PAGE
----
Every writer has an ideal environment in which to write, right? Lately, I’ve been writing at a cluttered kitchen table because my office looked like offices do post-move – full of boxes. But luckily for me, my husband and I spent last weekend cleaning out the office. (I’d like to say we unpacked the boxes, but mostly we moved them into the closet.) Now I have a real, true office, and I plan to keep it this way.
It’s nice to have my computer set up, windows for light, walls blank and ready to decorate (I have a print from my favorite author/artist waiting to be hung), a bookshelf (maybe I’ll fill it with craft books one day), and – most importantly, perhaps – a couch. That’s right, I have a sleeper sofa in my office, remnant from our old living room, something too new to get rid of but too old to be comfortable for daily use. This means I have a variety of places I can sit to write.
I can write most anywhere, as long as the TV isn’t playing. But I prefer to have a dedicated space (don’t we all?) and I’m lucky enough to have the physical ability to do so and a family who understands that writers need space to work. My perfect location is actually a local Panera – there’s food, beverages, internet, and just enough noise to keep me from going crazy.
I’ve actually avoided my office for the past two days, because I’ve been terribly sick. It’s easy to sit at the kitchen table, with no stairs to contend with, especially being within earshot of my school-aged child and his puppy, in case they need me. My office is on the second story, so it’s harder for him to get me if he needs me quickly. Then again, maybe that’s a good thing. (Today he was singing a water cycle song and kept interrupting me while I was on the phone. “Condensation, evaporation,” he sang. “Is this really necessary?” I asked. “Wait! Mommy!” he said, as I turned the car into our neighborhood. I thought I had forgotten something. “Yes?” “Precipitation!” Boy was he proud of himself.)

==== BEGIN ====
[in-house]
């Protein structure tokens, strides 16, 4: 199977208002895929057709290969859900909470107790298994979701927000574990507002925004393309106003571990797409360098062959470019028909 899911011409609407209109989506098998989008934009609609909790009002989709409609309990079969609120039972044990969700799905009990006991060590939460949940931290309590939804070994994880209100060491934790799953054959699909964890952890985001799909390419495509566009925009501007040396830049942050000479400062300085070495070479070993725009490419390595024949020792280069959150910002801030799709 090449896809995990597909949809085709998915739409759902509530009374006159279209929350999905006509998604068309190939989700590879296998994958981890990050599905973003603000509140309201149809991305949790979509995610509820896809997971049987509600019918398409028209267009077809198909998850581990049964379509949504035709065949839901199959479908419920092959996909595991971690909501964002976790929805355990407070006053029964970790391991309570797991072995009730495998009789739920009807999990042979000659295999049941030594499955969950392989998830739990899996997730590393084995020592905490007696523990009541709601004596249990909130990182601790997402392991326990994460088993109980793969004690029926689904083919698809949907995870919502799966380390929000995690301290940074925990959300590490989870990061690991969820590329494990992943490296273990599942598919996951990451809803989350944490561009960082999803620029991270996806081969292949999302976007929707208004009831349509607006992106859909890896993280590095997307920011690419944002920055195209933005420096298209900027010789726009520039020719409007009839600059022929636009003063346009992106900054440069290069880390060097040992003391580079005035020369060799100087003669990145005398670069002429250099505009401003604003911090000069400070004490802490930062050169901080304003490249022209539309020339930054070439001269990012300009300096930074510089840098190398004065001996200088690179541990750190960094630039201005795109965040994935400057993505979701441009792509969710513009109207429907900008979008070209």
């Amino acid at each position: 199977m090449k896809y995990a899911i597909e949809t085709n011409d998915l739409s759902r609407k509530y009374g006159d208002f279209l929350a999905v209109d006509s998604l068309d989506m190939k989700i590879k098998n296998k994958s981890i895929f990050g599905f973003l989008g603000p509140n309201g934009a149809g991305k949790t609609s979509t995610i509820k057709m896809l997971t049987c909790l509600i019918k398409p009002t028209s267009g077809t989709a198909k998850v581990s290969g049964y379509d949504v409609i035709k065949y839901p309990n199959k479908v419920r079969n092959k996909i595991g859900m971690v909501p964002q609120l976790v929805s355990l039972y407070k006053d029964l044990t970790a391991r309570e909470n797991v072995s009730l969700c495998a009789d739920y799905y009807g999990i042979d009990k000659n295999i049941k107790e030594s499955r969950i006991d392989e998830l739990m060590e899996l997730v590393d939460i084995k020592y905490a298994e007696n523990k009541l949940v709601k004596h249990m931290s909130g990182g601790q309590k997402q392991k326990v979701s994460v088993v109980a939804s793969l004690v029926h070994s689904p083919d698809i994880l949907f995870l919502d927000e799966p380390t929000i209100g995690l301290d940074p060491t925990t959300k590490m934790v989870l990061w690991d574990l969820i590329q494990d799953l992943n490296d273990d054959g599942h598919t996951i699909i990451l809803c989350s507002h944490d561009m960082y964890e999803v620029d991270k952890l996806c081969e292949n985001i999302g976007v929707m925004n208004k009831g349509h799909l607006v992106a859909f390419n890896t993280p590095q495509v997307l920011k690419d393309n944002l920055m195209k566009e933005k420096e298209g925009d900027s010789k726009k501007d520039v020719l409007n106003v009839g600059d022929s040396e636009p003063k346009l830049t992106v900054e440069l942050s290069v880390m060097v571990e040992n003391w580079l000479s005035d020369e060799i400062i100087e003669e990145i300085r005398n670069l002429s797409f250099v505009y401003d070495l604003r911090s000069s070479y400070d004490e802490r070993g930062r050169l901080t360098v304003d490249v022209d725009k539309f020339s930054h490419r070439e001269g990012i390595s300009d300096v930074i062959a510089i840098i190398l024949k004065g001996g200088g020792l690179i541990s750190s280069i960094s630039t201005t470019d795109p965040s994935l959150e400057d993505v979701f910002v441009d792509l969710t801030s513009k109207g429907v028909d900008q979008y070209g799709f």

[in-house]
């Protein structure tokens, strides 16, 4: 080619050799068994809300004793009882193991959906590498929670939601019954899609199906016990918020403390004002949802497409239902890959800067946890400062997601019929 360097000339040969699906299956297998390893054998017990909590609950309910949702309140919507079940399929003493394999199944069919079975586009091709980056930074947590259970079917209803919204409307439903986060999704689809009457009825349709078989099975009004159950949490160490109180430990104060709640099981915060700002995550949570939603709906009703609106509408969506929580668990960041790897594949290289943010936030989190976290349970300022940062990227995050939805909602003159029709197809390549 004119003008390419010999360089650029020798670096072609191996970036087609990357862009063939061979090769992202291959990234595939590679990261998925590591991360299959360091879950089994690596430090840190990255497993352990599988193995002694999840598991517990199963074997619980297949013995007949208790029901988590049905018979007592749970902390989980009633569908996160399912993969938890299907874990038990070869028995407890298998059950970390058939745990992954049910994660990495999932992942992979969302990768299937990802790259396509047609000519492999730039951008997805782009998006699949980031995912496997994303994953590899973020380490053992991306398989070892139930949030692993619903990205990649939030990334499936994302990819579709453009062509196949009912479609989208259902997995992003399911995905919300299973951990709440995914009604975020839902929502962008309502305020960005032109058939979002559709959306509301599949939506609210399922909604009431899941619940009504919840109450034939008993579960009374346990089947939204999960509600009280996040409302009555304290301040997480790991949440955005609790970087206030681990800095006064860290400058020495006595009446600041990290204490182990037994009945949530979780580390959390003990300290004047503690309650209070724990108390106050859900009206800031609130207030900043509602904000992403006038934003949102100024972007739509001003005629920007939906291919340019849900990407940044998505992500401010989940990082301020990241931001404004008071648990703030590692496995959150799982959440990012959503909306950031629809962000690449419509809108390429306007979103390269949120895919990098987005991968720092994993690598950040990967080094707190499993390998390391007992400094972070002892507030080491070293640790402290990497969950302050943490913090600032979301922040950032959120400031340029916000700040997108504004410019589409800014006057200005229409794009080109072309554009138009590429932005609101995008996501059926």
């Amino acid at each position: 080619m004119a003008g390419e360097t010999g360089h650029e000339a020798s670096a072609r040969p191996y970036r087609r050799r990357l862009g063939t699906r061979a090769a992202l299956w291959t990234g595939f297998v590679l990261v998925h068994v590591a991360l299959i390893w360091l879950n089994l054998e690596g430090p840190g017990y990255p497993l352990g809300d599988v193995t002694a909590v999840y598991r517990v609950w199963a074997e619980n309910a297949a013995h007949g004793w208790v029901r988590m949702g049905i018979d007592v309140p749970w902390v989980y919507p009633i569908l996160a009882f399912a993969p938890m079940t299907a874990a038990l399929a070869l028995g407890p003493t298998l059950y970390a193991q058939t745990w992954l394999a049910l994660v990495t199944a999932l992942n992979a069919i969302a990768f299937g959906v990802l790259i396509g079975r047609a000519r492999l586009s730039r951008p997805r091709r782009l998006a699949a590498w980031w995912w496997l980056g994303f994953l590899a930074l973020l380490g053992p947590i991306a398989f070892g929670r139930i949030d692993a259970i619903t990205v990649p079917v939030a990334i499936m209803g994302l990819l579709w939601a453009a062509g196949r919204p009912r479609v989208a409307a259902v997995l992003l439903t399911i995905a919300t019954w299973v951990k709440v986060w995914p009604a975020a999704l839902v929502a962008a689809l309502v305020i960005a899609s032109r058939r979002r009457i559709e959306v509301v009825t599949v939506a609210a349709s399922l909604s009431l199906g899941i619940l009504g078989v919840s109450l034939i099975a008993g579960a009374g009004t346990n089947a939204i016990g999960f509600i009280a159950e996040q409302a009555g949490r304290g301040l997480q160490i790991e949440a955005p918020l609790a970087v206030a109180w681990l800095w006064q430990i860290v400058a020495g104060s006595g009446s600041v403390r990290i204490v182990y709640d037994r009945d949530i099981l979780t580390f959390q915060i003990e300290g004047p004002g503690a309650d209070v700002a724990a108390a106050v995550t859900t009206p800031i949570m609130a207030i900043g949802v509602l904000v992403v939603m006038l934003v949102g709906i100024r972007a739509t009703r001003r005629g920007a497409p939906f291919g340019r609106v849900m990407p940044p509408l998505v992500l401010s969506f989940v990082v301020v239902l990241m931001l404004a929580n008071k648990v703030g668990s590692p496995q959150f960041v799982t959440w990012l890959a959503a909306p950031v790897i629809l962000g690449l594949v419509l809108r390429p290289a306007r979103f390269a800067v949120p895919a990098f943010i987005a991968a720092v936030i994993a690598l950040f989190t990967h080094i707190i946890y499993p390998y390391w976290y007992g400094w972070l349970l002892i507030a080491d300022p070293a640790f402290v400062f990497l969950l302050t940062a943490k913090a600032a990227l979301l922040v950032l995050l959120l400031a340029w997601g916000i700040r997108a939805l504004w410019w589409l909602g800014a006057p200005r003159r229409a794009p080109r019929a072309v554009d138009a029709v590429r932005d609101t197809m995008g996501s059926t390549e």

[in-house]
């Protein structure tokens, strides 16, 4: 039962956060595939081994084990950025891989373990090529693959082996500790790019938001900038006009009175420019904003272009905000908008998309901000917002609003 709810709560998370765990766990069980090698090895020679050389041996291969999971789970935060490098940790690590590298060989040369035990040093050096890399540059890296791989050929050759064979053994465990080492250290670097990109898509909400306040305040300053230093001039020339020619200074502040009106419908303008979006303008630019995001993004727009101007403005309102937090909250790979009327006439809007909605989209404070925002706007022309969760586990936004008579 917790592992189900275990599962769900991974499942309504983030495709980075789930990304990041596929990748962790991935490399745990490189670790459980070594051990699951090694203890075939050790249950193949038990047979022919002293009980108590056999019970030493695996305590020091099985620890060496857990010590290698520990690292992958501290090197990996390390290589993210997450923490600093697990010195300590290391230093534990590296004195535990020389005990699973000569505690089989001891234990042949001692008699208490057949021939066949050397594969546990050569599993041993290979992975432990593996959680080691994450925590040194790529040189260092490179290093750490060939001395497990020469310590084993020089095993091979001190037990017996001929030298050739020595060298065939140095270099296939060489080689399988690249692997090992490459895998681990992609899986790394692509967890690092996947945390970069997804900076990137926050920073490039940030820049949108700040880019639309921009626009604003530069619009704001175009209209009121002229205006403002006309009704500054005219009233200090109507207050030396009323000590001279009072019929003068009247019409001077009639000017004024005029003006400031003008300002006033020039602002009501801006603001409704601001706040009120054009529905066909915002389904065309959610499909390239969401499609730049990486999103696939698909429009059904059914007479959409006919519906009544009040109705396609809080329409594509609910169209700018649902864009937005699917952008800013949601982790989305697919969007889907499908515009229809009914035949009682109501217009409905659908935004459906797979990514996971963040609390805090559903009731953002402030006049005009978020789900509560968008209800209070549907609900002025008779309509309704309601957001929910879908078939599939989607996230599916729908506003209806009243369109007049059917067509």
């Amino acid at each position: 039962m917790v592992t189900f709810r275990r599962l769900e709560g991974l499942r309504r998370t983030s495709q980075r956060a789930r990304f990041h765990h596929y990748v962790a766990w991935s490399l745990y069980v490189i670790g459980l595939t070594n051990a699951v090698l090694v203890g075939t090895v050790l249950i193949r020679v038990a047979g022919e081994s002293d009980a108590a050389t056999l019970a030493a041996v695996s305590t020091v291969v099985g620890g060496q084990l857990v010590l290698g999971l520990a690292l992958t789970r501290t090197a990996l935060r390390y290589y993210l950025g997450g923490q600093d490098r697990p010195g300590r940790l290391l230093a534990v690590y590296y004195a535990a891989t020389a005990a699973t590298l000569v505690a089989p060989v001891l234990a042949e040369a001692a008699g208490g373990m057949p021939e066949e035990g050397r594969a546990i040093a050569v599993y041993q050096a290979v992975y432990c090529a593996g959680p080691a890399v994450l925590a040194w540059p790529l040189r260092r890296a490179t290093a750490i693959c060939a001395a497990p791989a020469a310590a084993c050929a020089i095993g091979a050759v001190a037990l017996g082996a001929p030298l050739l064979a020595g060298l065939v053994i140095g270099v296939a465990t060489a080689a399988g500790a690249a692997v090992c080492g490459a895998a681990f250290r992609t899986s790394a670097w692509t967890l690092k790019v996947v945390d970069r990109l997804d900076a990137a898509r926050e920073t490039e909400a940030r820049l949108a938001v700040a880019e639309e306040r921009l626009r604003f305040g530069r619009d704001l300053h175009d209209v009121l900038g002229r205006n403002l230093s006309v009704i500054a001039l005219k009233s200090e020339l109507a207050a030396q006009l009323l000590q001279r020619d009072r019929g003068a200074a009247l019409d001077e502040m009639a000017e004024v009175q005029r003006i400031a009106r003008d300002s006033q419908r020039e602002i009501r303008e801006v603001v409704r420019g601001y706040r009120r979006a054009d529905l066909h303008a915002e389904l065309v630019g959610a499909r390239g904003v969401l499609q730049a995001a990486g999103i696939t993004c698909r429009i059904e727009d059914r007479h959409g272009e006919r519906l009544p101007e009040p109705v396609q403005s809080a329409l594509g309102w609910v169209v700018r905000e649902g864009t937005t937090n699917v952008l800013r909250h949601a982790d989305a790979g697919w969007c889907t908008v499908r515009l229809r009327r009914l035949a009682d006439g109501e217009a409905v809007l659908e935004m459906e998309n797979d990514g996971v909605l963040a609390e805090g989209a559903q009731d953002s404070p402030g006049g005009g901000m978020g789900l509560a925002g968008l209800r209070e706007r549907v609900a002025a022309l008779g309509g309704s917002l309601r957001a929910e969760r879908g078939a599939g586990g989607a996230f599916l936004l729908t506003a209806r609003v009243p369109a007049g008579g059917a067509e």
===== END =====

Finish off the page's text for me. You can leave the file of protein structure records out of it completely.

My office is also doubling as a classroom. I’m beginning to teach English to children in China. So now, my desk faces the door, so that there is a wall behind me. The wall holds brightly colored primary education materials, including a whiteboard with my name. Hopefully this won’t be a bust, and if it turns out to be, well, at least I have my ABCs nearby in case I forget, and a whiteboard to sketch out ideas.
How about you, friends? What’s your ideal writing environment?